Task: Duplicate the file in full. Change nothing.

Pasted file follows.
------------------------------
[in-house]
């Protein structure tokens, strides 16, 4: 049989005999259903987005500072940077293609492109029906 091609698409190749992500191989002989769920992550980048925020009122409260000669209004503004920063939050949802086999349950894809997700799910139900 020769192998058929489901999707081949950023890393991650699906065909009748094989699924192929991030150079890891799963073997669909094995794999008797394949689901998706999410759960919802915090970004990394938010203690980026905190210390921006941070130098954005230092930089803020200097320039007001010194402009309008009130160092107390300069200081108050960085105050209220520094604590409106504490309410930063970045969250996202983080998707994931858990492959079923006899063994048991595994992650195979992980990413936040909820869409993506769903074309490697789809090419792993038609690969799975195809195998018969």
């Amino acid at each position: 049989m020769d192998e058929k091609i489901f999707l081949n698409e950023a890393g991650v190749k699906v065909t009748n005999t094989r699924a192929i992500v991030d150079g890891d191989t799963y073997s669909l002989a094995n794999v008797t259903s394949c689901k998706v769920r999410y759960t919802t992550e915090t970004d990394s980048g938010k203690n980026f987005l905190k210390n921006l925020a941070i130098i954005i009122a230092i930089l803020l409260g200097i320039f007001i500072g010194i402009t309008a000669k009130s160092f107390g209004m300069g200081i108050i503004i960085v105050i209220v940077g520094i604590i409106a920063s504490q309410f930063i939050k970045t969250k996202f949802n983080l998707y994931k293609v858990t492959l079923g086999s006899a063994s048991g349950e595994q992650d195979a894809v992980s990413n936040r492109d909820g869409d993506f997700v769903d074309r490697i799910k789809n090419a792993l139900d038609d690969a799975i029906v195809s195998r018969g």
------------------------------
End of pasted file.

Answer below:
[in-house]
């Protein structure tokens, strides 16, 4: 049989005999259903987005500072940077293609492109029906 091609698409190749992500191989002989769920992550980048925020009122409260000669209004503004920063939050949802086999349950894809997700799910139900 020769192998058929489901999707081949950023890393991650699906065909009748094989699924192929991030150079890891799963073997669909094995794999008797394949689901998706999410759960919802915090970004990394938010203690980026905190210390921006941070130098954005230092930089803020200097320039007001010194402009309008009130160092107390300069200081108050960085105050209220520094604590409106504490309410930063970045969250996202983080998707994931858990492959079923006899063994048991595994992650195979992980990413936040909820869409993506769903074309490697789809090419792993038609690969799975195809195998018969």
């Amino acid at each position: 049989m020769d192998e058929k091609i489901f999707l081949n698409e950023a890393g991650v190749k699906v065909t009748n005999t094989r699924a192929i992500v991030d150079g890891d191989t799963y073997s669909l002989a094995n794999v008797t259903s394949c689901k998706v769920r999410y759960t919802t992550e915090t970004d990394s980048g938010k203690n980026f987005l905190k210390n921006l925020a941070i130098i954005i009122a230092i930089l803020l409260g200097i320039f007001i500072g010194i402009t309008a000669k009130s160092f107390g209004m300069g200081i108050i503004i960085v105050i209220v940077g520094i604590i409106a920063s504490q309410f930063i939050k970045t969250k996202f949802n983080l998707y994931k293609v858990t492959l079923g086999s006899a063994s048991g349950e595994q992650d195979a894809v992980s990413n936040r492109d909820g869409d993506f997700v769903d074309r490697i799910k789809n090419a792993l139900d038609d690969a799975i029906v195809s195998r018969g």